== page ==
When the new owner of this loft realized that completely renovating the kitchen would be quite expensive and not all that exciting, a "refresh" was undertaken instead—and three big changes made an enormous impact.
First things first: The tiled countertops have been replaced. The new quartz countertops are a major upgrade, and I enjoy the fact that both horizontal surfaces are organic, forming a counterpoint to the sleek black cabinetry. Speaking of sleek, the new stainless (and black) appliances are enviable, and they look like they were made to go with the black cabinets and stainless handles. Finally, the new subway tile backsplash fits right in with its black grout, rounding out my favorite kitchen (and bathroom) palette of black, white, and wood. It always looks good! The black and white are modern, clean, and classic, while the wood keeps everything from being too chilly. In this particular kitchen, the beautiful wood cutting boards pull that warmth upward into the space.
Here's how reader Mario Lopez arrived on the "refresh" solution, and what it took to complete it:
After five years of living between Las Vegas and Los Angeles we decided to live in L.A. full time. On account of the parameters of the loft, if we'd done a full remodel the cabinets and appliances would have ended up in the same location. We decided on a "refresh" instead, because of the good condition of the cabinets: new subway tile backsplash, new quartz countertops, and premium stainless steel appliances. After getting a high quotation from a contractor, I decided to subcontract the project myself. With a bit of planning, I coordinated the backsplash installation, countertops, and appliance delivery/installation. The refresh took three to four days total and cost approximately $12,000.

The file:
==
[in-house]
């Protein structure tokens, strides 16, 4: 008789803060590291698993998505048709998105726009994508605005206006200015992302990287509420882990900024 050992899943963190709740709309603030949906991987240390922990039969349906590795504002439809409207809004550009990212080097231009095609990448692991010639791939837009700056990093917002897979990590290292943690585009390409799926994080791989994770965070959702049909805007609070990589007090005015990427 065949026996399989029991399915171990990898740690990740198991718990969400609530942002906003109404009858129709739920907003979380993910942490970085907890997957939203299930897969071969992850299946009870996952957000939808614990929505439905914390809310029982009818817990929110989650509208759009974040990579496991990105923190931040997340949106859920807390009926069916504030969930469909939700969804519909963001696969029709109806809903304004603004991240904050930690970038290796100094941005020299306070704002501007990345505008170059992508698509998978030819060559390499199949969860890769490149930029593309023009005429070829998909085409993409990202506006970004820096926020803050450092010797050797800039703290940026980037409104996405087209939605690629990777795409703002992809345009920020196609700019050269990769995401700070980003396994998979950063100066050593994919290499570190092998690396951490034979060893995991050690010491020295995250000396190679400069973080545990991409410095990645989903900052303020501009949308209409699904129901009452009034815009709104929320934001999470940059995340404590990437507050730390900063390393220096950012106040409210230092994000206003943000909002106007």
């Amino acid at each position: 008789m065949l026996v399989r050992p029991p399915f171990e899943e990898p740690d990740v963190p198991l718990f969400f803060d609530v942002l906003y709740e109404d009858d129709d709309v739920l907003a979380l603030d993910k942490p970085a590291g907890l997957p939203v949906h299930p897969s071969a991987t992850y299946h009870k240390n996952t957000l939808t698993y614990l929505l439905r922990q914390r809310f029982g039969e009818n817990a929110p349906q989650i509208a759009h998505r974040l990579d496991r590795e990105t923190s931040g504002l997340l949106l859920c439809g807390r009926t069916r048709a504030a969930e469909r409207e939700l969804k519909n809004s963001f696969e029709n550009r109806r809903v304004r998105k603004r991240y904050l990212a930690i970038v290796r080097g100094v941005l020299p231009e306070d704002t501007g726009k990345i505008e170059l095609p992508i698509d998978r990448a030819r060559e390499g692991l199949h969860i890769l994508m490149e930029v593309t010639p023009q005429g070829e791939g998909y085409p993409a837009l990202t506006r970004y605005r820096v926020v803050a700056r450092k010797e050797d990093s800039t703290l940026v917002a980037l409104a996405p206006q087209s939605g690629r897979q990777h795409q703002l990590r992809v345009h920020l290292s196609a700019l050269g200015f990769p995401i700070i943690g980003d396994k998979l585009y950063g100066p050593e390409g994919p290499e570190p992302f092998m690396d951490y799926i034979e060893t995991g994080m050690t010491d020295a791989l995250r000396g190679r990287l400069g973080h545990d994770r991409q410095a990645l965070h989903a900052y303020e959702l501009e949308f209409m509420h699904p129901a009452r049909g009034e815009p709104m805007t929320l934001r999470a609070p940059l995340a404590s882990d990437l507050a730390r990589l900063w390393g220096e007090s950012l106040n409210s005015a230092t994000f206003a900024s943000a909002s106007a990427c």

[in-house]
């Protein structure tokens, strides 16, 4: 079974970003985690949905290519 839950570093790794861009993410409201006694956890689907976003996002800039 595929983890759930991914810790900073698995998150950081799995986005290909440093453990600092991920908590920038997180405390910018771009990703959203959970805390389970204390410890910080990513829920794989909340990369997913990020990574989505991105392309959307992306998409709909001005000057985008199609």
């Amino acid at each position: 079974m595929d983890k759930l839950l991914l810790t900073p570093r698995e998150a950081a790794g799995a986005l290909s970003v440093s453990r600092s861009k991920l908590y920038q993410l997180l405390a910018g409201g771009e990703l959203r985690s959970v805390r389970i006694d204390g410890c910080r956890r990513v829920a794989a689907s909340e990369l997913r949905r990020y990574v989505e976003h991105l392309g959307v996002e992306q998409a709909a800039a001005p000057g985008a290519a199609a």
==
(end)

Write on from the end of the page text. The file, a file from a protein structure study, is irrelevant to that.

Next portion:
Twelve thousand dollars seems like so, so much for a refresh, and that's no disrespect to Mario's decisions—money simply doesn't go far at all! Especially in L.A. Stainless appliances are super expensive on their own, and getting a kitchen completed in a couple of days (as opposed to many months) is precious.
Everything in this kitchen seemed pretty nice. The stove has that awesome bonus burner, and all the finishes appear to be in good shape.
But now it's so much better than "pretty nice." Mario has done a nice job juxtaposing modern elements (appliances, cabinetry) with pieces with mid-century charm, such as the KitchenAid mixer and schoolhouse clock. I also love the addition of all the cheerful, colorful books, bowls, and globes; they add such a playful pop to the kitchen, but can easily be swapped out for handmade ceramics in earthy neutrals, elegant white porcelain pieces, or a collection of sunny yellow vintage accessories. That's part of the beauty of the monochromatic palette: It can generally go in any direction you take it.
Also the new subway tile arrangement has a much better flow than the earlier backsplash did, with its weird interruption of the horizontal border.
Thank you, Mario!